Regarding the "controversy" about college lacrosse players wearing flip-flops to meet President Bush at the White House [Style, July 19 and 22; KidsPost, July 21].

These women represented themselves respectfully. Initially, at least, they weren't in the news for abusing performance-enhancing drugs or for getting into fights with rival teams or fans. They stood out because of their accomplishments.

I live and work in a community home for adults with developmental disabilities. Every night we watch the news and are immersed in bad news. At dinner, we always pray, and every night I can expect prayers for "the people in the war," "the little boy who died," "the bad car accident."

The best part of dinner is when everyone shares their good news:

"I got a job!"

"I talked to Mom. Dad's home from the hospital."

"I didn't get upset with the teasing."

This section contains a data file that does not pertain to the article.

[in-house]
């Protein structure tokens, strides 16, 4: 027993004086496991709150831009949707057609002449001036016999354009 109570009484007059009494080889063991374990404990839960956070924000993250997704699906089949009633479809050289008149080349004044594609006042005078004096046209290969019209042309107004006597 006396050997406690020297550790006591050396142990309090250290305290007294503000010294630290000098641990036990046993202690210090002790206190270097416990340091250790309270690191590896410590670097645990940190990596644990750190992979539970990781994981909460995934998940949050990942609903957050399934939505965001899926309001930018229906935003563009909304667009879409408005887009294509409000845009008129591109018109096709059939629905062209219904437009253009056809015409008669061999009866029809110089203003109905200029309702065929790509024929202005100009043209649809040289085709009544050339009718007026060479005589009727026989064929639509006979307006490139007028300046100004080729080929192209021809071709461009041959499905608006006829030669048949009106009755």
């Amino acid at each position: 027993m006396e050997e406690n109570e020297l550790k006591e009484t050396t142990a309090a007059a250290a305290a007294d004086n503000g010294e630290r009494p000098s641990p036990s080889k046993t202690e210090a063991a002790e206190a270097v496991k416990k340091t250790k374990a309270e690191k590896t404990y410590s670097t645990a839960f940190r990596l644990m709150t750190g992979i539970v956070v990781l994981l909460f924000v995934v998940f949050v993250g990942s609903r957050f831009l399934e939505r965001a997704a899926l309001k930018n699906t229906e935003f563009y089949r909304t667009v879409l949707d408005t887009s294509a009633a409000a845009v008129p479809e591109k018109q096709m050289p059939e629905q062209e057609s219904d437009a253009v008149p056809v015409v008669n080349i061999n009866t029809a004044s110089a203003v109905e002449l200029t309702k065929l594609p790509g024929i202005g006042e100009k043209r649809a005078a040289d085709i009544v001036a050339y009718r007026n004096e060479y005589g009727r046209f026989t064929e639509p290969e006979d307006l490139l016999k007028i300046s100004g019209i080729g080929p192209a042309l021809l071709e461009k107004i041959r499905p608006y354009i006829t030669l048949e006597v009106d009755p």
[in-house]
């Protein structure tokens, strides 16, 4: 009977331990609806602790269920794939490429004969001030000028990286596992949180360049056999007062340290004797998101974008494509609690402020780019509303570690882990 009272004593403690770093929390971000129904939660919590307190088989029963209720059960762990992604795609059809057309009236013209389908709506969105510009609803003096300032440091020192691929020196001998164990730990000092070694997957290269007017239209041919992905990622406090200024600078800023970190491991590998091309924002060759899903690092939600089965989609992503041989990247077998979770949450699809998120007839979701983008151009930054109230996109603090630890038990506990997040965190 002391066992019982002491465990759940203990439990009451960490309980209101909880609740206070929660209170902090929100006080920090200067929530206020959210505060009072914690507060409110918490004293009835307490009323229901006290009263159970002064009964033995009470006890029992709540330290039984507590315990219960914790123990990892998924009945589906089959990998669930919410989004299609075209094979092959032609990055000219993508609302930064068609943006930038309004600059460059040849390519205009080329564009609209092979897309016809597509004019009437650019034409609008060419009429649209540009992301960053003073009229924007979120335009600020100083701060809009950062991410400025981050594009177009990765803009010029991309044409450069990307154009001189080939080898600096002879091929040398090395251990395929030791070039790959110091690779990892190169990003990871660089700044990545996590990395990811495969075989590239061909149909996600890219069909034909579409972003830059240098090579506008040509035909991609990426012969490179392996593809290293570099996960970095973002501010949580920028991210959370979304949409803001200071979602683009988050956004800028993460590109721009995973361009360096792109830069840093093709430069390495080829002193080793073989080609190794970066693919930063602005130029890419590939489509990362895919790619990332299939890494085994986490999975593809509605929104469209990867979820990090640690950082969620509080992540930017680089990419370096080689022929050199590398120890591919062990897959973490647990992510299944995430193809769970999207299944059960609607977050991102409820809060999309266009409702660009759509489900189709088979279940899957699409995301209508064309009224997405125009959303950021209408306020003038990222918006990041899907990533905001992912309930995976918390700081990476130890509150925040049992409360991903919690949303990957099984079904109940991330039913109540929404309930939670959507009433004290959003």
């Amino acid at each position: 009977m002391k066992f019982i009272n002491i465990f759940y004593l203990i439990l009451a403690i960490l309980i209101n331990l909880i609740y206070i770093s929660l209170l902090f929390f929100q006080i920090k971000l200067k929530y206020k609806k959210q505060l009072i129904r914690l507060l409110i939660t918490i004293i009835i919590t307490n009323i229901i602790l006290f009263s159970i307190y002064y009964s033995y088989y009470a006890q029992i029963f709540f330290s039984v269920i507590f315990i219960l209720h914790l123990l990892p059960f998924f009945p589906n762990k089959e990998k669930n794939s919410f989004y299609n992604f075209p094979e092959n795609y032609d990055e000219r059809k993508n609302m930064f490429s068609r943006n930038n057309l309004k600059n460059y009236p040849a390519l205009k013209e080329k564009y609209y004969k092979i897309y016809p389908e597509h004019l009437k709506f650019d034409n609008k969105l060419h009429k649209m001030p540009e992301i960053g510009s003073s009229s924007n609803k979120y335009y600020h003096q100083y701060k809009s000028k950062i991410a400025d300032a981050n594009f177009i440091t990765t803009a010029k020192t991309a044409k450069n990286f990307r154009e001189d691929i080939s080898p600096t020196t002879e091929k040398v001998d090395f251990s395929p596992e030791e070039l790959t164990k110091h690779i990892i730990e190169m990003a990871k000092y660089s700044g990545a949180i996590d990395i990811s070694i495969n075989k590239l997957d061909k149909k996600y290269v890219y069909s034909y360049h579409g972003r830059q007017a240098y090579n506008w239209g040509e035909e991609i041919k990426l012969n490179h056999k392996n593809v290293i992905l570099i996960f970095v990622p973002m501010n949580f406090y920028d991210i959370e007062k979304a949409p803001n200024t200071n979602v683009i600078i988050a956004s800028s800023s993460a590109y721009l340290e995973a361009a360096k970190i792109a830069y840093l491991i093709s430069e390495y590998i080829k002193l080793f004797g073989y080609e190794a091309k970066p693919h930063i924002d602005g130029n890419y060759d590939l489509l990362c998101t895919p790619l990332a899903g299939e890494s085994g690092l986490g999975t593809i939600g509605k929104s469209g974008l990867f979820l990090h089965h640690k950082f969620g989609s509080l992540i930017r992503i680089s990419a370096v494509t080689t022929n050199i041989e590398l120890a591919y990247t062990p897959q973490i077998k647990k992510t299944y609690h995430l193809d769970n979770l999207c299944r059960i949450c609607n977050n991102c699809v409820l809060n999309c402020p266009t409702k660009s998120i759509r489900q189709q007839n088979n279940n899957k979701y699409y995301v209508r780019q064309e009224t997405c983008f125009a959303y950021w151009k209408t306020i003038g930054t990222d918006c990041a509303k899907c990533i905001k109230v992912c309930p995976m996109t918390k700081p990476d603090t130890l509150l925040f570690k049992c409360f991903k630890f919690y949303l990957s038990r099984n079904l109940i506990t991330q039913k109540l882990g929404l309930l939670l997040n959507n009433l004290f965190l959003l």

No good news, no matter how small, goes unrecognized or uncelebrated. Unfortunately, society has forgotten how to celebrate life and seems to prefer to wallow in disappointments, fear and tragedy -- anything that's destructive to the human spirit. We must not ignore the sufferings of the world, but we cannot forget that we are rewarded every day, too.

So what if someone wore flip-flops to meet the president? How about this story: A group of amazing women managed to keep their grades up and devote the time needed to turn their college lacrosse team into a sensation.

How would that be for news?